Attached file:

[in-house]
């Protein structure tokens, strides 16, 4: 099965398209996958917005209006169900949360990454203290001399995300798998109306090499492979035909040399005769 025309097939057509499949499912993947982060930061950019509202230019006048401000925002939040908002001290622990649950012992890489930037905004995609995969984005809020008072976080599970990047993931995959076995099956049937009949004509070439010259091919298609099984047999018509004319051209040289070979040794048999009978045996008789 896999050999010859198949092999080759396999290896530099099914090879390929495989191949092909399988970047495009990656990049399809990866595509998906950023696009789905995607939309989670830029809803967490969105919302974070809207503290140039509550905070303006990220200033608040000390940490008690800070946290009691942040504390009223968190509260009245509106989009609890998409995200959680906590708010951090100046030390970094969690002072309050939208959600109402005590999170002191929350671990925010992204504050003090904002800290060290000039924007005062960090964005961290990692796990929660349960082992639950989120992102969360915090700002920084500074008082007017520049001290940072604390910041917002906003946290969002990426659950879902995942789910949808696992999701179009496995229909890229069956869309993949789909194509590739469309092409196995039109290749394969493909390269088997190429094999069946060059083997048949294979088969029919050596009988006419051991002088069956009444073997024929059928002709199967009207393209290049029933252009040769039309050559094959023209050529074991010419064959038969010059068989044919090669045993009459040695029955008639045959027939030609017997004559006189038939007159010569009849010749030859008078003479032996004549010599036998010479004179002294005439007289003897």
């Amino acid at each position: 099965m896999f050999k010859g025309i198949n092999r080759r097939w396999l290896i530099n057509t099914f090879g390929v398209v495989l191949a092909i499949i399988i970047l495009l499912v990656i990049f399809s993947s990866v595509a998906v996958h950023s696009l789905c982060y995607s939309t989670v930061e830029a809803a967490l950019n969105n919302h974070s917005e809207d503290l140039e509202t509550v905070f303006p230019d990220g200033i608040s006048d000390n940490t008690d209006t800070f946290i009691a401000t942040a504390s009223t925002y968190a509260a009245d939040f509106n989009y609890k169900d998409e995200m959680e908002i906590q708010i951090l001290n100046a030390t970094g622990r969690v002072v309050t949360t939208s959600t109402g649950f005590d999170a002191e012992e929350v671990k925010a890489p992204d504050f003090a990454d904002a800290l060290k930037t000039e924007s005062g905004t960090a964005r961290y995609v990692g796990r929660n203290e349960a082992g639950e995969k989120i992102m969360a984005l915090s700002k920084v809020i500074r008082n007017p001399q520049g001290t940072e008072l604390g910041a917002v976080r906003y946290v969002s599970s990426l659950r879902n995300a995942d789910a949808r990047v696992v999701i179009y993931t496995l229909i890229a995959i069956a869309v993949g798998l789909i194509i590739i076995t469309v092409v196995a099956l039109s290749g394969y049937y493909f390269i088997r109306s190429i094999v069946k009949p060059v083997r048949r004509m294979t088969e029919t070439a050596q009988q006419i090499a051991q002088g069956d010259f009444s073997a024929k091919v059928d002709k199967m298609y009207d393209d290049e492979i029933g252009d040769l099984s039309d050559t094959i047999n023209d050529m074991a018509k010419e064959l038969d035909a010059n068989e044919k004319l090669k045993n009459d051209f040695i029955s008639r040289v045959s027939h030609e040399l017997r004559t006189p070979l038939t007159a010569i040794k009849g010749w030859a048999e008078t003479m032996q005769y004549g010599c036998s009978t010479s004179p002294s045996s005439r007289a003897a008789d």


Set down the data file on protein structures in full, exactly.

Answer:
[in-house]
């Protein structure tokens, strides 16, 4: 099965398209996958917005209006169900949360990454203290001399995300798998109306090499492979035909040399005769 025309097939057509499949499912993947982060930061950019509202230019006048401000925002939040908002001290622990649950012992890489930037905004995609995969984005809020008072976080599970990047993931995959076995099956049937009949004509070439010259091919298609099984047999018509004319051209040289070979040794048999009978045996008789 896999050999010859198949092999080759396999290896530099099914090879390929495989191949092909399988970047495009990656990049399809990866595509998906950023696009789905995607939309989670830029809803967490969105919302974070809207503290140039509550905070303006990220200033608040000390940490008690800070946290009691942040504390009223968190509260009245509106989009609890998409995200959680906590708010951090100046030390970094969690002072309050939208959600109402005590999170002191929350671990925010992204504050003090904002800290060290000039924007005062960090964005961290990692796990929660349960082992639950989120992102969360915090700002920084500074008082007017520049001290940072604390910041917002906003946290969002990426659950879902995942789910949808696992999701179009496995229909890229069956869309993949789909194509590739469309092409196995039109290749394969493909390269088997190429094999069946060059083997048949294979088969029919050596009988006419051991002088069956009444073997024929059928002709199967009207393209290049029933252009040769039309050559094959023209050529074991010419064959038969010059068989044919090669045993009459040695029955008639045959027939030609017997004559006189038939007159010569009849010749030859008078003479032996004549010599036998010479004179002294005439007289003897």
């Amino acid at each position: 099965m896999f050999k010859g025309i198949n092999r080759r097939w396999l290896i530099n057509t099914f090879g390929v398209v495989l191949a092909i499949i399988i970047l495009l499912v990656i990049f399809s993947s990866v595509a998906v996958h950023s696009l789905c982060y995607s939309t989670v930061e830029a809803a967490l950019n969105n919302h974070s917005e809207d503290l140039e509202t509550v905070f303006p230019d990220g200033i608040s006048d000390n940490t008690d209006t800070f946290i009691a401000t942040a504390s009223t925002y968190a509260a009245d939040f509106n989009y609890k169900d998409e995200m959680e908002i906590q708010i951090l001290n100046a030390t970094g622990r969690v002072v309050t949360t939208s959600t109402g649950f005590d999170a002191e012992e929350v671990k925010a890489p992204d504050f003090a990454d904002a800290l060290k930037t000039e924007s005062g905004t960090a964005r961290y995609v990692g796990r929660n203290e349960a082992g639950e995969k989120i992102m969360a984005l915090s700002k920084v809020i500074r008082n007017p001399q520049g001290t940072e008072l604390g910041a917002v976080r906003y946290v969002s599970s990426l659950r879902n995300a995942d789910a949808r990047v696992v999701i179009y993931t496995l229909i890229a995959i069956a869309v993949g798998l789909i194509i590739i076995t469309v092409v196995a099956l039109s290749g394969y049937y493909f390269i088997r109306s190429i094999v069946k009949p060059v083997r048949r004509m294979t088969e029919t070439a050596q009988q006419i090499a051991q002088g069956d010259f009444s073997a024929k091919v059928d002709k199967m298609y009207d393209d290049e492979i029933g252009d040769l099984s039309d050559t094959i047999n023209d050529m074991a018509k010419e064959l038969d035909a010059n068989e044919k004319l090669k045993n009459d051209f040695i029955s008639r040289v045959s027939h030609e040399l017997r004559t006189p070979l038939t007159a010569i040794k009849g010749w030859a048999e008078t003479m032996q005769y004549g010599c036998s009978t010479s004179p002294s045996s005439r007289a003897a008789d």